Bible reading for June 27-28.
"The Rock, his work is perfect, for all his ways are justice. A God of faithfulness and without iniquity, just and upright is he." (Deuteronomy 32:4)
A SAD SONG (32). The immediate future looks bright (e.g., the book of Joshua), but not so the generations which will follow. This song, one of the last things Moses wrote, will serve as a witness against them (vv 21, 28). That means when future generations depart from covenant loyalty to the Lord and receive the consequences of their sins, they will see that this was foretold, and then return to the Lord for mercy. Several times the Lord is called "the Rock" (vv 4, 15, 18, 30, 31), which means that Israel will never find security and stability in any other god but the Lord (vv 31, 37). "Jeshurun" (32:15; 33:5, 26) is a name given to God's people, meaning "upright one", which refers not only to their calling to walk in righteousness, but more: this is who God's people will become by God's grace (Jer 33:16).
AND A BLESSING (33-34). Despite the sadness of Israel's sin, and of Moses' death near at hand (ch 34), the book ends with blessing. Compare with Genesis 49. The Lord still cares for his people: "...he loved his people, all his holy ones were in his hand" (v 3; cf. Deut 32:9; Rom 11:26-32). These blessings are "good words" placed upon the tribes. It's a patriarchal view of the past and a look to the future. Not all will do well; not all will do badly. Some get a shorter blessing (at least they have inheritance in the land!), and some get a fuller blessing, for example, Judah, Levi, and Joseph. Moses goes up on the mountain (34:1) and the Lord shows him the promised land. Despite not entering the land Moses is commended in the final words of this book (vv 7-12). And note this special honor: the Lord himself buried Moses (v 6). How caring and tender that is!
TAKEAWAY. We serve a God who factors in our very failures. Note, he does not approve our sin, but rather hates it and judges it. Yet in his sovereign mercy he uses even our rebellion for higher purposes, that is, to glorify his holiness and to bring us back to himself. We see this in Jesus' words to Peter just before Peter's denial: "Simon, Simon, behold, Satan demanded to have you, that he might sift you like wheat, but I have prayed for you that your faith may not fail. And when you have turned again, strengthen your brothers" (Luke 22:31-32). Even before Peter denied the Lord, Jesus had prayed for his restoration (that his faith would rebound), and encouraged him ("when you have turned", not "if..."), and commanded him to minister to others ("strengthen your brothers"). We do not know the mechanics of how God's sovereignty and free moral agency work, but we do know that the Lord holds his people securely (John 10:28-29) and works all things for their final good (Rom 8:28).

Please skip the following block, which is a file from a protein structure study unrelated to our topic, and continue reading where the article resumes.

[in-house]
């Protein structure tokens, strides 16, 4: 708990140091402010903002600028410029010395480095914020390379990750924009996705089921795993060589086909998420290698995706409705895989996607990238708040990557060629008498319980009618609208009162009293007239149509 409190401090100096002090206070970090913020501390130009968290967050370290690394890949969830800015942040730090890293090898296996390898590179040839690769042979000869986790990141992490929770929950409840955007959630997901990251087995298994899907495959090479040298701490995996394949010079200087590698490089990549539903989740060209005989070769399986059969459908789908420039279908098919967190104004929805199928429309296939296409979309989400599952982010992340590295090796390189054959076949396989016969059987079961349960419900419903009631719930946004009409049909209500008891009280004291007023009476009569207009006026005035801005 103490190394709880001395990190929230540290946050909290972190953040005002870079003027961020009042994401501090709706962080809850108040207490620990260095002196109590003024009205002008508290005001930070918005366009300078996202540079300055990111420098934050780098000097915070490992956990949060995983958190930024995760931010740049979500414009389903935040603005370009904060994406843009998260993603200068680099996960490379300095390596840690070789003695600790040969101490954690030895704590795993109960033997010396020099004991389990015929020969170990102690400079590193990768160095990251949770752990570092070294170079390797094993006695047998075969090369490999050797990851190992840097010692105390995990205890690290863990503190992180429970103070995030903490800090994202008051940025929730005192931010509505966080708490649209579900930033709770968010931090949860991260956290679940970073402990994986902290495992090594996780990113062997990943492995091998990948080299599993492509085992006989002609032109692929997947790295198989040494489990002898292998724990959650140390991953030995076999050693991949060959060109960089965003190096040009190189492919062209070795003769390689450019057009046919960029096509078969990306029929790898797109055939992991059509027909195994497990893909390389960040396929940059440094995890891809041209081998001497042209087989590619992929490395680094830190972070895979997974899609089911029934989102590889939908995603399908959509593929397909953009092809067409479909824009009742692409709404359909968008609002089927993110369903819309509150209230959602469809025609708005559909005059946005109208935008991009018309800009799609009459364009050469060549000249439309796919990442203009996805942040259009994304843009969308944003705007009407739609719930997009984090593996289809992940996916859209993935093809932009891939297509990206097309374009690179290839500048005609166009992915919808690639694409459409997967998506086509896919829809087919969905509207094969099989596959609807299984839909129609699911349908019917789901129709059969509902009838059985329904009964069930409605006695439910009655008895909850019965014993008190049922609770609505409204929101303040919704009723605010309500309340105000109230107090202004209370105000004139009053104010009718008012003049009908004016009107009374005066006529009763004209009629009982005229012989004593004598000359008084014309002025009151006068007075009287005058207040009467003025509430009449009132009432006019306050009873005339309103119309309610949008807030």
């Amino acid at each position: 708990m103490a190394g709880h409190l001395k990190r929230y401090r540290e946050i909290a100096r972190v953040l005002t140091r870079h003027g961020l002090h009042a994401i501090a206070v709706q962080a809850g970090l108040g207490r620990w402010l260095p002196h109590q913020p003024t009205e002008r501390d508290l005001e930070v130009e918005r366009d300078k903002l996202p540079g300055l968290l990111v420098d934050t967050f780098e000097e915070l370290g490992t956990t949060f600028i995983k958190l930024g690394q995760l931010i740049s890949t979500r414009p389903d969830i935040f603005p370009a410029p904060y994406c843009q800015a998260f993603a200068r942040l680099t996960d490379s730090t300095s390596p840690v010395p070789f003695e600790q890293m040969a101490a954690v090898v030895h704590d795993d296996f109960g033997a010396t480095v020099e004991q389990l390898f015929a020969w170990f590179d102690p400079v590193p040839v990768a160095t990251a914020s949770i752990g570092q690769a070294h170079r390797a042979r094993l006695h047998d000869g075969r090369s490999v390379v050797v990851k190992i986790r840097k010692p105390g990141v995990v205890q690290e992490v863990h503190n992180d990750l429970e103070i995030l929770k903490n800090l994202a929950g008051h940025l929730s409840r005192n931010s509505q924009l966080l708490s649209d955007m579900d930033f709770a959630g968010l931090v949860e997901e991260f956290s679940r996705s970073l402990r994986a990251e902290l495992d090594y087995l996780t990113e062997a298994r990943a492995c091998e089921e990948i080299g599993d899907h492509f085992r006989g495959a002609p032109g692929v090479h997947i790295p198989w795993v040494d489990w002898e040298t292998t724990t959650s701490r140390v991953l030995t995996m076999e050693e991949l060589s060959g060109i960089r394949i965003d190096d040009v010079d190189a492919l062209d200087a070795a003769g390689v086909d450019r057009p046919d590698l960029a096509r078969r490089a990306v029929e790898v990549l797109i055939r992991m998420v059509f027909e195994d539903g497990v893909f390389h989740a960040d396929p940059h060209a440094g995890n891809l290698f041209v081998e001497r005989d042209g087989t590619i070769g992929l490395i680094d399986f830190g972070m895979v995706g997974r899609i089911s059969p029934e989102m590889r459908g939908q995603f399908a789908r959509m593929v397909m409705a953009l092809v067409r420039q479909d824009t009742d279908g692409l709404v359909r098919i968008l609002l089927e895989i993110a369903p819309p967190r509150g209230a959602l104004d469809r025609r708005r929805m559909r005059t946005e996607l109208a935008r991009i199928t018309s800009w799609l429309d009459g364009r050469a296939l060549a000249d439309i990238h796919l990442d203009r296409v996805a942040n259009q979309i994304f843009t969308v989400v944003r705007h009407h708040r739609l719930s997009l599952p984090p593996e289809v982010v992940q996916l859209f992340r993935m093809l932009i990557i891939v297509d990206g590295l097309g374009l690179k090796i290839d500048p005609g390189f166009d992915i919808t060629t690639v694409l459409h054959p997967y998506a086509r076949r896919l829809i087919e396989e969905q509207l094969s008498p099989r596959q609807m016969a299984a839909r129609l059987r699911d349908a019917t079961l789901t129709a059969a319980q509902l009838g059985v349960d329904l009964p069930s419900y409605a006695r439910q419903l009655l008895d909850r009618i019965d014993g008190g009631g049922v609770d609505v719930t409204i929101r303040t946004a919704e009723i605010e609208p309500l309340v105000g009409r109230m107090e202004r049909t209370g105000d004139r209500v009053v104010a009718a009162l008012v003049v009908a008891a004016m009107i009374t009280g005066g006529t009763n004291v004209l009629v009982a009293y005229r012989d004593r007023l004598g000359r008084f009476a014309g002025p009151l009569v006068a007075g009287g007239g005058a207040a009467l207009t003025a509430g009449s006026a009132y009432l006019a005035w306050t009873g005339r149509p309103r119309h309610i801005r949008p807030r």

Congratulations, you have finished reading the Pentateuch, the five books of Moses!
"The unfolding of your words gives light; it imparts understanding to the simple." (Psalm 119:130)
PEOPLE OF THE BOOK. This beautiful acrostic poem (176 verses!) extols the blessings of God's word, and of knowing and obeying it. Both Jews and Christians are "People of the Book". In the OT believers looked forward to God's work of eternal salvation (v 123), while in the NT we look back on God's work of salvation through our Lord Jesus. Loving the truth of God's word means that we also will hate all false ways (vv 128, 163; cf Rom 12:9). The "unfolding" of his words (v 130) refers to the meaning of the Scriptures being opened to us in teaching, study, and ministry of the Holy Spirit. The NET Bible translates it, "Your instructions are a doorway through which light shines. They give insight to the untrained" (v 130 NET). As we study the Bible we should always pray for the illumination of the Holy Spirit to help us understand and apply the Word, and that we might feel its power and truth (Eph 1:17-18; Heb 4:12). His word is eternal, and eternally fresh: "The sum of your word is truth, and every one of your righteous rules endures forever" (v 160).